C Series modules connect to the CompactRIO controller through a 15-pin D-SUB connector. The communication, power, and ground signals in this connection are available for your custom design. An ID EEPROM is required to store identification information. You also can use the EEPROM for module-specific calibration data. The I/O circuitry implements the primary functionality of the module.
The module interface supports two modes of communication between the CompactRIO controller and individual modules: ID mode and operation mode. ID mode is required and used to access the ID EEPROM on the module. As noted, the ID EEPROM contains information about the module, such as the vendor ID, product ID, and serial number. NI requires that you use a default vendor ID as described in the module development kit user manual if you do not plan to resell your module per the NATIONAL INSTRUMENTS AGREEMENT (NI cRIO MODULE DEVELOPMENT KIT) license. You will obtain a vendor ID after purchase.
Operation mode is used to communicate with the I/O circuitry on the module. It can be used to initiate, communicate, and retrieve data. Although most modules support Operation mode, it is not a requirement. You may create a module that does not require any communication with the system and only provides an external interface through its front panel. The module interface defines 11 signal lines. Two of these signals have predefined, fixed functionality. The definition of the remaining nine signals changes depending on the selected communication mode.
The communication requirements for most modules designate that one of the two general templates be provided within the module development kit: SPI or parallel. Use the SPI template to implement a serial interface to the I/O circuitry and for EEPROM communication. Use the parallel template for simple, direct access to your I/O circuitry. The two general templates cannot meet the requirements of some modules. For example, a custom module may require two independent serial interfaces across the module interface. In this case, you can implement your own arbitrary interface with the user template. In the user template, you can use the I/O lines as general-purpose user lines.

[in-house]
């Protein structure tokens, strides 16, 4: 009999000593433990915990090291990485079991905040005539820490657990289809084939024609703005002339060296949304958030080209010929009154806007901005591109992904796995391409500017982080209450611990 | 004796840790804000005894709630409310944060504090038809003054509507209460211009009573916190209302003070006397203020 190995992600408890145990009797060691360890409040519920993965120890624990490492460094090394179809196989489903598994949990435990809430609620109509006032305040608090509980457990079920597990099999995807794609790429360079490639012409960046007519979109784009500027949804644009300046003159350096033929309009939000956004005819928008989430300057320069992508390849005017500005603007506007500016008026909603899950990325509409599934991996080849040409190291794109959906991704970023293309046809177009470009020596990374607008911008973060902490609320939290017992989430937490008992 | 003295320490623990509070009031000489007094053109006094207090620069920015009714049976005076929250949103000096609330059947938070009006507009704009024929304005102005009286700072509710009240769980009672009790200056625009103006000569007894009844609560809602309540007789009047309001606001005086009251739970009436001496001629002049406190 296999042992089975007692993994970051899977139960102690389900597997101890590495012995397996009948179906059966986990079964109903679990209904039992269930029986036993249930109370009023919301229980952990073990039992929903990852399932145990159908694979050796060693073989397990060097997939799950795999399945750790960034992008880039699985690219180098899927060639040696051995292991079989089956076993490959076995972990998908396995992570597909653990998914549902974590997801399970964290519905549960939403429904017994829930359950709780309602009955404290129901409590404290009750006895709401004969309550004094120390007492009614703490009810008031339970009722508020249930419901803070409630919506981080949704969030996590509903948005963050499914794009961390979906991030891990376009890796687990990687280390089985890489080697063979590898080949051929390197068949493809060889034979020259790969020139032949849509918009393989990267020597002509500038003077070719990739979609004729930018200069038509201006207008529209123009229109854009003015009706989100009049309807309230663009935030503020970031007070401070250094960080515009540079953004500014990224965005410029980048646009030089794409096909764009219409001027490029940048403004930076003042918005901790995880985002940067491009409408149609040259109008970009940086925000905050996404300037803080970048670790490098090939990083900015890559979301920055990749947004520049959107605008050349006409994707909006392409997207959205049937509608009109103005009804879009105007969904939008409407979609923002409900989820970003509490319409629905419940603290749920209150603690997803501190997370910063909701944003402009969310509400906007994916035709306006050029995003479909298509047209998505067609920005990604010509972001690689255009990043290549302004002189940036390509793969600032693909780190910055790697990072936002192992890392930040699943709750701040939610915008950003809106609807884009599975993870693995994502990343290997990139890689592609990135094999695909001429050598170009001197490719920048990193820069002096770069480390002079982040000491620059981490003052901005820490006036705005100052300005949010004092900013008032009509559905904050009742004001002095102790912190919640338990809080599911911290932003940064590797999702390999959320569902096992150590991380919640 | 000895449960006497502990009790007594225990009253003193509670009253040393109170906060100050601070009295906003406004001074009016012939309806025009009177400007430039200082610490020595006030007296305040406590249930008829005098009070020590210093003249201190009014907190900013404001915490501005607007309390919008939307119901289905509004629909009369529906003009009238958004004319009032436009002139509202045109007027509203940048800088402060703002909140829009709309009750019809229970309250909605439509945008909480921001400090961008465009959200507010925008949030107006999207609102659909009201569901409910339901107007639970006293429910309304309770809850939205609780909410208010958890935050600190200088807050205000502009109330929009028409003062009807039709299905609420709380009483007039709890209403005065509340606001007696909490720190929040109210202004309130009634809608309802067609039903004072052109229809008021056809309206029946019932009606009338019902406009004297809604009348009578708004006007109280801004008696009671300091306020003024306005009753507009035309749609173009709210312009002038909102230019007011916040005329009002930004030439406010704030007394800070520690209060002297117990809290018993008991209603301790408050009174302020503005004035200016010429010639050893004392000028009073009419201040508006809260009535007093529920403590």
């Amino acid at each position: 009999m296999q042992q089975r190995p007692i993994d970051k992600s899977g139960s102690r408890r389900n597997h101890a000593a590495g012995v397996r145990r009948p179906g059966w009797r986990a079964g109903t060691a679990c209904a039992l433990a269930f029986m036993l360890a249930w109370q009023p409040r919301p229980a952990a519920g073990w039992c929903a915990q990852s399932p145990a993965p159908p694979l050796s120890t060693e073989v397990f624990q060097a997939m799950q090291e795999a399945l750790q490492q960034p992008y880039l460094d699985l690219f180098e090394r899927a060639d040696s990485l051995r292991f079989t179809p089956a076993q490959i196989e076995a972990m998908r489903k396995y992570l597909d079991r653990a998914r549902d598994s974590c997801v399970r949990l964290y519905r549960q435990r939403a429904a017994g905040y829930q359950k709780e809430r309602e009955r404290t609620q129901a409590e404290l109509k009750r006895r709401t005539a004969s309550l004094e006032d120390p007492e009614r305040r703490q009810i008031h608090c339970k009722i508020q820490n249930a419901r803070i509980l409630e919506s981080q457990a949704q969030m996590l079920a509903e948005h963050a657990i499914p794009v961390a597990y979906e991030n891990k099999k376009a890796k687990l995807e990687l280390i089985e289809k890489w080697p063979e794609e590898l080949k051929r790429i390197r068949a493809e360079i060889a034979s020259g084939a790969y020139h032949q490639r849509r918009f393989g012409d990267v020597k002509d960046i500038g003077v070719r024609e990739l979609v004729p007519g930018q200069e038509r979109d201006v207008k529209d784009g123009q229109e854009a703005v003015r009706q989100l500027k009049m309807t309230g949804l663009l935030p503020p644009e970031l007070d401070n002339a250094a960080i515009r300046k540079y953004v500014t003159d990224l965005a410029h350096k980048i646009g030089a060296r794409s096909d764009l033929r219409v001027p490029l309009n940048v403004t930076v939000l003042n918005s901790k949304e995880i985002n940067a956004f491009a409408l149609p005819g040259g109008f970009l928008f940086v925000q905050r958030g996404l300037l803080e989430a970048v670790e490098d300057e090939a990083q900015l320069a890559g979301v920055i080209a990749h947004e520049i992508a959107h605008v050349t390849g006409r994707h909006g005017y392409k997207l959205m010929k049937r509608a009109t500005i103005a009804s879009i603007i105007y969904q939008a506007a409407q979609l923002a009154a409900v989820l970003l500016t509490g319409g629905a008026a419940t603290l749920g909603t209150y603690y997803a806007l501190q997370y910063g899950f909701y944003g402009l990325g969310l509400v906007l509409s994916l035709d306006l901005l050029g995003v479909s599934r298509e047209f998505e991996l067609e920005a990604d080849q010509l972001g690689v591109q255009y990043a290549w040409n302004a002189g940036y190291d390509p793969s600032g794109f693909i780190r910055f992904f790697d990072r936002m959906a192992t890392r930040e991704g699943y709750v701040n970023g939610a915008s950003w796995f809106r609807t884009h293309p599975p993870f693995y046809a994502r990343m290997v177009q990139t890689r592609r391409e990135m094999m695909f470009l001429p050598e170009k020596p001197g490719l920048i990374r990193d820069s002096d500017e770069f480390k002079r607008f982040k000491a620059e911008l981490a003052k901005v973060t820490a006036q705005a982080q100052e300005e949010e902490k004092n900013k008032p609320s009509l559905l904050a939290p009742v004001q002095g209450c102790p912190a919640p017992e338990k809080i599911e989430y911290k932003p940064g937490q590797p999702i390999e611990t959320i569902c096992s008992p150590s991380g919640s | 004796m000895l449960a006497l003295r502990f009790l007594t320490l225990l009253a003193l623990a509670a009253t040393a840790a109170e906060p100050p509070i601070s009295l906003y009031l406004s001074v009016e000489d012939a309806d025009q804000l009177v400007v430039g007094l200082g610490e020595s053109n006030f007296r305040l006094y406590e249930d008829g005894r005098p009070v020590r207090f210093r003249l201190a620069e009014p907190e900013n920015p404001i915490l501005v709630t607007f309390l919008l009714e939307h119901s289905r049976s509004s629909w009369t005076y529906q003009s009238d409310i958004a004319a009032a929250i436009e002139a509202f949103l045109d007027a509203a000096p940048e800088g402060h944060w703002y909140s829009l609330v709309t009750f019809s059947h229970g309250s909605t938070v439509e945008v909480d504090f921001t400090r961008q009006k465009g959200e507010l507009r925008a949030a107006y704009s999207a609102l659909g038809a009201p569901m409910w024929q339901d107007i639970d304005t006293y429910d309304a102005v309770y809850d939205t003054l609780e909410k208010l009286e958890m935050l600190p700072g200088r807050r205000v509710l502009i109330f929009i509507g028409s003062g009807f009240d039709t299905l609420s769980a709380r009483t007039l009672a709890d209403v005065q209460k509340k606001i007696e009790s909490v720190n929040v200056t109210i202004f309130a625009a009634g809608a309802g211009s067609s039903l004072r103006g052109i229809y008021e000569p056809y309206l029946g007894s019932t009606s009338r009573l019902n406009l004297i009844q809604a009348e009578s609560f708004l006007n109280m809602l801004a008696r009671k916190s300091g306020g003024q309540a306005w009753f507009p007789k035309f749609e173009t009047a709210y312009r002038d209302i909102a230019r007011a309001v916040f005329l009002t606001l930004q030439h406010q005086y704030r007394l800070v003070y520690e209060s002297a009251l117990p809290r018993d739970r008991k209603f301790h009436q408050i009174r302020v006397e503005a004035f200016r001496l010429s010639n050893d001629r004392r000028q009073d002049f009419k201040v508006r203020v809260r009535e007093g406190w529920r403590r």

C Series I/O modules feature stringent power and ground requirements to ensure an electrically robust system. These include traditional specifications such as power consumption from the module interface and controller power supply characteristics. Additional specifications include in-rush current for hot insertion and overall power dissipation. All C Series modules must support hot insertion, which is the ability to insert a module into a CompactRIO controller while it is powered on. To prevent the disruption of other modules in the chassis during hot insertion, the module must meet the in-rush current specification. If the in-rush current for the module is greater than the specification, the voltage supplied to the other modules in the chassis may fall below the minimum power required by the modules and cause a fault in the system. The in-rush current charge transfer must not exceed the specified limit before the current falls below the peak allowable power consumption.
||Inputs tri-stated until module is configured
||40 MHz max
|Driver slew rate
||0.2 V/ns min, 1 V/ns max pull-ups
|All signals (except sleep)
||1.5 kΩ min
||3.3 kΩ max
||10 kΩ min
||<20 mA per line, powered off
Table 2. MDK I/O Signals